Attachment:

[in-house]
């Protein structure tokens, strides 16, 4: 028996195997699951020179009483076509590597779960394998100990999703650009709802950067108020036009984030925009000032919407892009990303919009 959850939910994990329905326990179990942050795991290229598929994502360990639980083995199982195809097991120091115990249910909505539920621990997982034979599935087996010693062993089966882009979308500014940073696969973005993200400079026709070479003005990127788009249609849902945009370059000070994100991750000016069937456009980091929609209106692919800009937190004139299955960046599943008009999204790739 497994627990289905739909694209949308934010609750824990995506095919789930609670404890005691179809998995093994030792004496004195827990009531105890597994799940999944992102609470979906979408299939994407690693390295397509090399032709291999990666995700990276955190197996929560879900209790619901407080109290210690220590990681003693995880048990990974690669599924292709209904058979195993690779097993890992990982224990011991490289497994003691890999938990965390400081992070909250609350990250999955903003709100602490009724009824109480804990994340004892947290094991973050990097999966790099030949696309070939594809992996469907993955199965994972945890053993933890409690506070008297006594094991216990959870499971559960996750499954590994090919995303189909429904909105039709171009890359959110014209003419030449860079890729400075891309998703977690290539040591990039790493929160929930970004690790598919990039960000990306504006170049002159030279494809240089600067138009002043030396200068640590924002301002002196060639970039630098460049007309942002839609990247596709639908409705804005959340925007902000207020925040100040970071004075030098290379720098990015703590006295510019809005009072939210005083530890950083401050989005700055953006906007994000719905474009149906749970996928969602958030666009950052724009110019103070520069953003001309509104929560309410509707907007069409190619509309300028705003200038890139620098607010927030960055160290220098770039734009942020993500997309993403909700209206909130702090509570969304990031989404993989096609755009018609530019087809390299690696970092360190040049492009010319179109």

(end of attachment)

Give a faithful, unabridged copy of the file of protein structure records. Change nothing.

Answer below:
[in-house]
């Protein structure tokens, strides 16, 4: 028996195997699951020179009483076509590597779960394998100990999703650009709802950067108020036009984030925009000032919407892009990303919009 959850939910994990329905326990179990942050795991290229598929994502360990639980083995199982195809097991120091115990249910909505539920621990997982034979599935087996010693062993089966882009979308500014940073696969973005993200400079026709070479003005990127788009249609849902945009370059000070994100991750000016069937456009980091929609209106692919800009937190004139299955960046599943008009999204790739 497994627990289905739909694209949308934010609750824990995506095919789930609670404890005691179809998995093994030792004496004195827990009531105890597994799940999944992102609470979906979408299939994407690693390295397509090399032709291999990666995700990276955190197996929560879900209790619901407080109290210690220590990681003693995880048990990974690669599924292709209904058979195993690779097993890992990982224990011991490289497994003691890999938990965390400081992070909250609350990250999955903003709100602490009724009824109480804990994340004892947290094991973050990097999966790099030949696309070939594809992996469907993955199965994972945890053993933890409690506070008297006594094991216990959870499971559960996750499954590994090919995303189909429904909105039709171009890359959110014209003419030449860079890729400075891309998703977690290539040591990039790493929160929930970004690790598919990039960000990306504006170049002159030279494809240089600067138009002043030396200068640590924002301002002196060639970039630098460049007309942002839609990247596709639908409705804005959340925007902000207020925040100040970071004075030098290379720098990015703590006295510019809005009072939210005083530890950083401050989005700055953006906007994000719905474009149906749970996928969602958030666009950052724009110019103070520069953003001309509104929560309410509707907007069409190619509309300028705003200038890139620098607010927030960055160290220098770039734009942020993500997309993403909700209206909130702090509570969304990031989404993989096609755009018609530019087809390299690696970092360190040049492009010319179109």